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Biochem Biophys Res Commun. 2017 Sep 9;491(1):1-7. doi: 10.1016/j.bbrc.2017.05.107. Epub 2017 May 19.

Identification of AHCY inhibitors using novel high-throughput mass spectrometry.

Author information

1
Biomolecular Research Laboratories, Takeda Pharmaceutical Company Ltd., Pharmaceutical Research Division, 26-1, Muraoka-Higashi 2-chome, Fujisawa, Kanagawa, 251-8555, Japan. Electronic address: noriko.uchiyama@takeda.com.
2
Takeda California Inc., 10410 Science Center Dr. San Diego, CA 92121, United States.
3
Biomolecular Research Laboratories, Takeda Pharmaceutical Company Ltd., Pharmaceutical Research Division, 26-1, Muraoka-Higashi 2-chome, Fujisawa, Kanagawa, 251-8555, Japan.

Abstract

S-adenosylhomocysteine hydrolase (AHCY) catalyzes the reversible hydrolysis of S-adenosylhomocysteine (SAH) to adenosine and l-homocysteine. This enzyme is frequently overexpressed in many tumor types and is considered to be a validated anti-tumor target. In order to enable the development of small molecule AHCY inhibitors as targeted cancer therapeutics we developed an assay based on a RapidFire high-throughput mass spectrometry detection system, which allows the direct measurement of AHCY enzymatic activity. This technique avoids many of the problems associate with the previously reported method of using a thiol-reactive fluorescence probes to measure AHCY activity. Screening of a ∼500,000 compound library using this technique identified multiple SAH competitive hits. Co-crystal structures of the hit compounds complexed with AHCY were obtained showing that the compounds indeed bind in the SAH site of the enzyme. In addition, some hit compounds increased the SAH levels in HCT116 cells and showed growth inhibition. These compounds could be promising starting points for the optimization of cancer treatments.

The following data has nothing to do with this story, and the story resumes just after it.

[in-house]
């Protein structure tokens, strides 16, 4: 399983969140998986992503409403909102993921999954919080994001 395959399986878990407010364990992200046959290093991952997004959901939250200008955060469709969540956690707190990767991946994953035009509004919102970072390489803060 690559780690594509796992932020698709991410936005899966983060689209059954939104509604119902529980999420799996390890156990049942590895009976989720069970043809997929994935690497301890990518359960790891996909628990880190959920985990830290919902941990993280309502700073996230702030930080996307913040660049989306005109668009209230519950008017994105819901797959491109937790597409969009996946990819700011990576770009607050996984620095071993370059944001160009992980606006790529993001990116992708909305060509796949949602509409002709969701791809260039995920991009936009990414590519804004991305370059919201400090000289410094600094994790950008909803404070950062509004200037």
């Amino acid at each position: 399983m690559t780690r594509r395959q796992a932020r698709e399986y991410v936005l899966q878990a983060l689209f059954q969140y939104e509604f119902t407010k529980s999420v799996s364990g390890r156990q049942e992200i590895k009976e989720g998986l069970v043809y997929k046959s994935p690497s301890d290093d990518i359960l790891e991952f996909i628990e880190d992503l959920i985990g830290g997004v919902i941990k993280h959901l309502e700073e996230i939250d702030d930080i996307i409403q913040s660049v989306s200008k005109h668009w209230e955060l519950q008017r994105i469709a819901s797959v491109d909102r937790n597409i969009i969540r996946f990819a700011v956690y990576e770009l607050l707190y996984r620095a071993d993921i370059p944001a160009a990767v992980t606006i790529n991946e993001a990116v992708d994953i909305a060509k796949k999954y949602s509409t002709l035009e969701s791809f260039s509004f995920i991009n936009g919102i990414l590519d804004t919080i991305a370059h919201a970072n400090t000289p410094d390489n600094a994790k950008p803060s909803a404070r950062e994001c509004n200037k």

KEYWORDS:

High-throughput mass spectrometry (HTMS); Inhibitor; S-adenosylhomocysteine hydrolase (AHCY)

PMID:
28533090
DOI:
10.1016/j.bbrc.2017.05.107
[Indexed for MEDLINE]

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